But Netanyahu’s answer was that he intended to keep the defence portfolio for himself. That is in addition to the foreign and health ministries he currently heads. “In the light of the critical challenges currently facing the State of Israel... We are in a particularly complex security situation. At times like these, you do not overthrow a government. It’s irresponsible,” said Netanyahu. Bennett eventually capitulated.

Explaining his about-face, Bennett argued that it was not a time for party politics, and in the interests of Israel’s security, he would stay in the coalition. However, opposition parliamentary members claim Bennett’s political aspirations were at play. Some even suggest a private deal was cut between the two leaders. It’s no secret Bennett has his eye on the premiership (as do so many other politicians).

Still, Bennett didn’t agree to stay in the coalition without a price. He’s likely to push for more right-wing legislation and action in coming weeks, especially as he feels the government has lost its right-wing character.

“The security situation today is not more dangerous than what it was a few months ago,” he said. However, he criticised the government for waiting too long to take legal action because it was afraid to be caught in legal entanglements.

He cited the ongoing evacuation of the illegal Arab outpost of Khan al-Ahmar, legislation to stop the generous salaries paid to terrorists by the Palestinian Authority, and the demolition of terrorists’ homes. In all three cases, Bennett is demanding action.

In a nutshell, Bennett feels the government is hesitant in its actions, and thus emboldens Hamas and Hezbollah. “What Netanyahu describes as ‘responsibility’ is often perceived by our enemies as hesitancy, and the line between the two is thin,” he said.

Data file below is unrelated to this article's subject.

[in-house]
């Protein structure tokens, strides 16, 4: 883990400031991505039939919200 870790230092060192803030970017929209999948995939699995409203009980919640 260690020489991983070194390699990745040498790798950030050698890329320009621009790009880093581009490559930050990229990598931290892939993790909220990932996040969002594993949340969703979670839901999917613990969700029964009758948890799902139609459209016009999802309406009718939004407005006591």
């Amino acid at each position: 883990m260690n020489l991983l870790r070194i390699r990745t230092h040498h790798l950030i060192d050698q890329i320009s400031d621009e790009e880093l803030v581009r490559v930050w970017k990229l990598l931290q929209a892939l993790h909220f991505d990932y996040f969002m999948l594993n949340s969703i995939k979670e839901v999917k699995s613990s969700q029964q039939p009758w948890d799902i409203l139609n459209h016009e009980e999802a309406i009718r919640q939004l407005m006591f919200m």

Certainly, now would not be the right time for the coalition to fall apart. Hamas is watching Jerusalem’s every move, and is celebrating Lieberman’s resignation as a success in potentially toppling Netanyahu’s fourth government.

Observers are concerned that self-satisfied Palestinian leaders could embark on further military provocation against Israel. What will happen in the future will in part be determined by Hamas’ behaviour. Will it abide with the ceasefire or continue with incendiary kites and rockets, forcing Israel – read Netanyahu – to respond?

The prime minister is trying to avoid this, not least because of the lives that will be lost, but also because, he argues, it’s unlikely that a long-term peace will follow. The Gaza front will haunt his political chances as the country gears up for another parliamentary election.

Elections are formally set for November 2019. They could conceivably take place any time between late February and early November. That’s a span of just nine months, but in Israeli politics, nine months can be a lifetime.

In the meantime, Netanyahu’s government will continue to cling to a one-seat majority in the 120-seat Knesset (Parliament), and the prime minister will continue to face coalition crises – the last of which is certainly far from over.